How the Gut and the Brain are Really Connected
We hear it every day how the gut and the brain are connected but most are not aware of what this intricate bond means to us on a daily basis. You have probably heard of psychosomatic disorders but have also not really delved into their meaning. The gut and the brain play a central role in many disorders in the body and here’s why.
These two parts of your body send messages to each other. If you are mentally upset, your gut feels this and reacts. The same happens the other way around. The nerves that bind the brain with the gut help you feel and understand your inner body and emotions. Understanding is an essential part of feeding your mind. Bad eating habits and negative feelings can reinforce nervousness, a potential lack in focus, or even lead to feelings of depression.
The Intestines Role
The intestine is also known as our second brain. It is embedded with 100 million neurotransmitters that are responsible for digestion. These neurotransmitters also have a connection to the brain. This connection influences our daily mental state. It can have an impact on many diseases within the body and can determine how we feel. The number of neurons in our gut is actually the highest out of every part of the nervous system. Furthermore, 90% of the fibers of the vagus nerve (found in our 10th cranial nerve) send information from the intestine to the brain, and not the other way around.
Because of this we know that our state of mind is affected when the intestine sends disturbed signals to the brain. The popular saying “I have butterflies in my stomach” would be a good example of the gut reacting to stress or anxiety.
Food Intolerances and Peptides
You also have to take into account any intolerances that might occur. Many people suffer from digestive deficiencies such as lactose intolerance or gluten intolerance. These are the result of incomplete digestion of food, meaning proteins are not broken down into amino acids (that are easily digestible) but stay in their peptide form and enter the bloodstream. These inevitably cause an immune reaction leading to inflammation.
Some proteins that are not broken down into amino acids, are degraded into polypeptides chains and can mimic hormones such as insulin, adrenaline and thyroid hormones. These polypeptides, if they cross the blood-brain barrier, can also bind to opiate receptors. This then creates chains known as morphine peptides. Let’s break it down.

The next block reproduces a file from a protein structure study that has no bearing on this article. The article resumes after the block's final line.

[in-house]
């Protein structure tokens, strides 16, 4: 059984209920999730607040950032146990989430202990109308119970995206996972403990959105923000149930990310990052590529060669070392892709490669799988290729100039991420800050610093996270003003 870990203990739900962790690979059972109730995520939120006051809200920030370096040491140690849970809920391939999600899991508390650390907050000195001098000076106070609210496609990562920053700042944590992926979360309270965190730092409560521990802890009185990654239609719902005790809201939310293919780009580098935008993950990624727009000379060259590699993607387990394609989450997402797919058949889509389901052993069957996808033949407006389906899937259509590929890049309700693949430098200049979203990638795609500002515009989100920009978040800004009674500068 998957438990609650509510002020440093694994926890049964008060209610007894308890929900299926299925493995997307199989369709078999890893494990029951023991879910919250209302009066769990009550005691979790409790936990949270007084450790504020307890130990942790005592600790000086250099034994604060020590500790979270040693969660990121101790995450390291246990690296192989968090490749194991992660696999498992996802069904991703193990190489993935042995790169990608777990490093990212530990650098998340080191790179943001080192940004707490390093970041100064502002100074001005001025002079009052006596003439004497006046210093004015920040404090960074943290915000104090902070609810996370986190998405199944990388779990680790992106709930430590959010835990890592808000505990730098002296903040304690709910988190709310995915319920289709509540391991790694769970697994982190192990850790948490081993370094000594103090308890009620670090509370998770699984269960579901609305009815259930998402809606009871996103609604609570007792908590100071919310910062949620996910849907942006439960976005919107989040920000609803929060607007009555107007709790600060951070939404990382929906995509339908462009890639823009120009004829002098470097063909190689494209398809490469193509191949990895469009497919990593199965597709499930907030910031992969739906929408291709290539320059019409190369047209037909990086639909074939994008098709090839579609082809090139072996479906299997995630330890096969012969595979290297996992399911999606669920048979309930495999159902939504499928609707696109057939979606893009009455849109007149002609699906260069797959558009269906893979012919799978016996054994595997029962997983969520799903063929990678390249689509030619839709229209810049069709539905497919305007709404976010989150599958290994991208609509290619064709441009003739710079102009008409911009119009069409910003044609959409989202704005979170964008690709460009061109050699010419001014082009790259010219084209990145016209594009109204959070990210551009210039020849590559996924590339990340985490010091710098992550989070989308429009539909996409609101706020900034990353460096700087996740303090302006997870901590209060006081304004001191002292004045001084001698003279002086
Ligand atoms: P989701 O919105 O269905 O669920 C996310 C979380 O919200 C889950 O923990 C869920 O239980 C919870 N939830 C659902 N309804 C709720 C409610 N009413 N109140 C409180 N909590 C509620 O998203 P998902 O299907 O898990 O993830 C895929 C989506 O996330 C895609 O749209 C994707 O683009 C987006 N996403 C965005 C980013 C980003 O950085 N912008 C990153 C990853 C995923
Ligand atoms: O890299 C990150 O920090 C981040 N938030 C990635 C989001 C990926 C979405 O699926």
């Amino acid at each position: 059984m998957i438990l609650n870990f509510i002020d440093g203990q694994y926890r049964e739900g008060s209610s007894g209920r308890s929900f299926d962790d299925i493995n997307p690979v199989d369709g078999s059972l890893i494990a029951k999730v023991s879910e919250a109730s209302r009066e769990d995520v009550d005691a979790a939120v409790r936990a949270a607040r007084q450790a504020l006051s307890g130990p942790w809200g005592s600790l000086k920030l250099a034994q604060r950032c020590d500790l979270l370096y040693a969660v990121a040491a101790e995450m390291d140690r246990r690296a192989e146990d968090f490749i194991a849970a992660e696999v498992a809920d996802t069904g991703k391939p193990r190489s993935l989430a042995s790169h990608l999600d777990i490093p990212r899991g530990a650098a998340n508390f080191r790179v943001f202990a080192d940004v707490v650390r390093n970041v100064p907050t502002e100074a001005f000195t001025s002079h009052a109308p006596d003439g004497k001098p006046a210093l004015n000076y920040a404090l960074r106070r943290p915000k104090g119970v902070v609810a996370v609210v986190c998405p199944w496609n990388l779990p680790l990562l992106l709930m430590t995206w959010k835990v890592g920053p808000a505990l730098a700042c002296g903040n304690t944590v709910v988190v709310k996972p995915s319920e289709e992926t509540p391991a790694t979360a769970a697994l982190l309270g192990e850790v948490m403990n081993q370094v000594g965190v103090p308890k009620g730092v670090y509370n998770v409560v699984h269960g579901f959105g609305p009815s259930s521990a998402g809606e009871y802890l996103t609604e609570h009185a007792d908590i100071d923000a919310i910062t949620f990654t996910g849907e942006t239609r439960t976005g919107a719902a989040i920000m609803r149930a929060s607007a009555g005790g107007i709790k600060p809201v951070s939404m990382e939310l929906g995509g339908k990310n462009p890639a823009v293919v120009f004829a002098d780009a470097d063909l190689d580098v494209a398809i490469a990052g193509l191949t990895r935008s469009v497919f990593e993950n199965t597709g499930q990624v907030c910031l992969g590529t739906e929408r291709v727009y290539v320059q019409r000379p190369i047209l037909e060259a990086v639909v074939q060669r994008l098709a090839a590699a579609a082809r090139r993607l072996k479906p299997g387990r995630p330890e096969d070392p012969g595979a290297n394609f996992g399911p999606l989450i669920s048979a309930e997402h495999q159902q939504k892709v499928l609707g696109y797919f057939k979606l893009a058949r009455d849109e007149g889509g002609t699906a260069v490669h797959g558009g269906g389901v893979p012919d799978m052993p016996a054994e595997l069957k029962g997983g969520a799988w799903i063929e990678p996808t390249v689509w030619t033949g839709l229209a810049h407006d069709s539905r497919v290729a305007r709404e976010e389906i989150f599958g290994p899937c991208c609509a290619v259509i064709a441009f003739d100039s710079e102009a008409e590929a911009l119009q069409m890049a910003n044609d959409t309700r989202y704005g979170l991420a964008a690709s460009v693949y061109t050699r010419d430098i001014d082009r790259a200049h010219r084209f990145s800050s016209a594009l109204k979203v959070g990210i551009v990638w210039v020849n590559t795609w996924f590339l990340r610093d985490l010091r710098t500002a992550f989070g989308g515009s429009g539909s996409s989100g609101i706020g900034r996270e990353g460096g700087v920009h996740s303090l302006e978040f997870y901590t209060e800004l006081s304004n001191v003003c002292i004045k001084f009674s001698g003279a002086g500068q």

Take for example the milk protein, casein. If it enters the blood stream as a polypeptide it is able to cross the blood-brain barrier, where it can bind to opiate receptors. It is then mimicking a morphine peptide and the body reacts accordingly. This peptide chain is called Casomorphin. This can induce behavioral outbursts, autism, ADHD and other mental illnesses. When this protein is removed from a diet, many have adverse reactions, as if they were in withdrawal. The problem is that peptides should not enter the blood stream in the first place, they should be broken down in the intestine into an amino acid form first. If these proteins are not absorbed as amino acids, then the gut lacks the essential enzymes needed and it has become permeable, hence the term ‘leaky gut’.
In contrast to this, many are familiar with the term lactose intolerance. This is different than what is mentioned above. For a person to be lactose intolerant, they must lack the enzyme needed to break down lactose, lactase. The inherent lack of this enzyme in the intestine and the incorrect digestion of the lactose, may cause stomach issues such as diarrhea or stomach cramps.
Sleeping, Eating, Loving and Serotonin
Poor sleep, mood swings, depression and a reduction in libido can all be caused by a serotonin deficiency. Serotonin is a chemical produced from the amino acid Tryptophan. The majority of the serotonin in the body is produced and found in the intestine. When digestion is not functioning correctly, the tryptophan is not broken down properly and remains as a peptide and is therefore unable to create the amino acid that creates the neurotransmitter, serotonin.
Both the brains in our body – our actual brain and the gut, known as our second brain rely on hormones to function. Chemical changes in the mind can provoke intestinal issues, and vice versa. For example, the true cause of Irritable Bowel Disease is unknown, however, many doctors attribute stress and an excess of serotonin as a cause. It is, therefore, considered a mental illness of the gut.
As you can see the gut and the brain have a very close tie and the state of the intestine will often determine your mental state. It is therefore important to take care of the intestine by eating healthy so as to maintain a body brain balance.